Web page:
It’s International Asexuality Day and Marshall Blount’s mom is baking him a cake. They watch How To Cake It tutorials for inspiration as she slathers frosting in the asexual Pride colors of purple, white, gray, and black. The top says “ACE,” a shortened term for asexual.
For Blount and his mom, Marcia, baking cakes has become a tradition during Pride events such as IAD and Ace Week. “Cake plays a vital role in how I express myself as an asexual person,” Blount says. He’s an activist who serves on the board of the nonprofit Asexual Outreach and on the Pennsylvania Commission on LGBTQ Affairs. “So it’s a great way to bond with my number one ally.”
The story of asexuality cannot be told without discussing cake—“that would be like talking about space without mentioning the stars,” Blount says. And sure enough, this past International Asexuality Day, I scrolled past Twitter photos of cakes in every flavor imaginable. I saw artwork of four-tier cakes in our Pride colors, and heartfelt messages wishing love and cake to all the aces of the world. For asexual folks, the connection between cake and our community is inextricable. The dessert, known for being a centerpiece of celebration and sharing, is one of our most popular and recognizable Pride symbols.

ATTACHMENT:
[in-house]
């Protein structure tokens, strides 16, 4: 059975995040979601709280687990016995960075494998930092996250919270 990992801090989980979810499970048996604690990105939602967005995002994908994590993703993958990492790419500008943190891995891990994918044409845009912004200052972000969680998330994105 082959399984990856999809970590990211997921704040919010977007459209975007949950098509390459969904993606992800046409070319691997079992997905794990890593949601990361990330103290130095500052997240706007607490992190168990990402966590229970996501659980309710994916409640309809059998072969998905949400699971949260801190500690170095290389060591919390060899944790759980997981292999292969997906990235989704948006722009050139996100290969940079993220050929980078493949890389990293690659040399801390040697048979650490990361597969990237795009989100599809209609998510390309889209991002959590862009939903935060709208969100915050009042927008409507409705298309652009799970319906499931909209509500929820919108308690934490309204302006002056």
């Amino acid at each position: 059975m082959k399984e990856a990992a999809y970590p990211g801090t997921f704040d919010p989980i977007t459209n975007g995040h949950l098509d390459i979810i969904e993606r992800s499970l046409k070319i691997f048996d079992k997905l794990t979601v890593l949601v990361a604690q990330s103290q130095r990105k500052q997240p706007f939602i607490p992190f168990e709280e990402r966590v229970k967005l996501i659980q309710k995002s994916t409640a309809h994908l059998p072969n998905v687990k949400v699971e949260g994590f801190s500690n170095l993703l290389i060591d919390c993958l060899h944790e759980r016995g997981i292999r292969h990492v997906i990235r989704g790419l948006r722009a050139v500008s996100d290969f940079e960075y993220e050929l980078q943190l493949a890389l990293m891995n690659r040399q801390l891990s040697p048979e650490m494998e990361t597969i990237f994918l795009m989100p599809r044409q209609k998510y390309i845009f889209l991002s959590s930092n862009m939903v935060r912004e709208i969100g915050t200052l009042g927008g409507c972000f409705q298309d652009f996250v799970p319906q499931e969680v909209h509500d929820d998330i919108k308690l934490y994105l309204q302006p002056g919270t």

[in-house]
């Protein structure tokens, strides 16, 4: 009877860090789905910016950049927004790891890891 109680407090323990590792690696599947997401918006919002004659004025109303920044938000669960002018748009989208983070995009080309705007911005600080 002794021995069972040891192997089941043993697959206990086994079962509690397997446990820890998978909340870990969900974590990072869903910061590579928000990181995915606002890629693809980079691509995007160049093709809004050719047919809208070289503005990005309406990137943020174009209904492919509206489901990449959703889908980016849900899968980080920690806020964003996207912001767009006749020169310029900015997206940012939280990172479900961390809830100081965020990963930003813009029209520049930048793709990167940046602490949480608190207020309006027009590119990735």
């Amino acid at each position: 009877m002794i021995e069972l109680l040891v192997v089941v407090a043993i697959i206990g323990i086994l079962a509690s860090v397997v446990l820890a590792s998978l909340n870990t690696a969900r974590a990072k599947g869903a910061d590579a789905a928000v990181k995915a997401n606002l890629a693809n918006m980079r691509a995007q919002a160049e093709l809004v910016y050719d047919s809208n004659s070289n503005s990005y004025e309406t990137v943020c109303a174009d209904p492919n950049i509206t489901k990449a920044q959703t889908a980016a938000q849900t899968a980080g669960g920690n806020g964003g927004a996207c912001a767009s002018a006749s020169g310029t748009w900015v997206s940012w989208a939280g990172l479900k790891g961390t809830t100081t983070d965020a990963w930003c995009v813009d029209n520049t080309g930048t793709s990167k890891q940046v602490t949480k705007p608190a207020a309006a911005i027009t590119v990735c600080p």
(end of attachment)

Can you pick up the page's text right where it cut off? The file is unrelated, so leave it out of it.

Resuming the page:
An asexual individual is most commonly defined as someone who experiences little to no sexual attraction, but when a sexual orientation is defined by what we lack rather than what makes us feel whole, we face unique challenges. False but widely held stereotypes about asexual people suggest that by not experiencing sexual attraction we also lack the ability to form meaningful social connections. That we’re prudish, stuffy, and have monotonous personalities. That we are husks, somehow devoid of simple joy or human emotion. So perhaps it is only natural that, as a community we cling to a symbol of pleasure.
We may not have much of an appetite for sex, but that does not mean we have no appetite at all.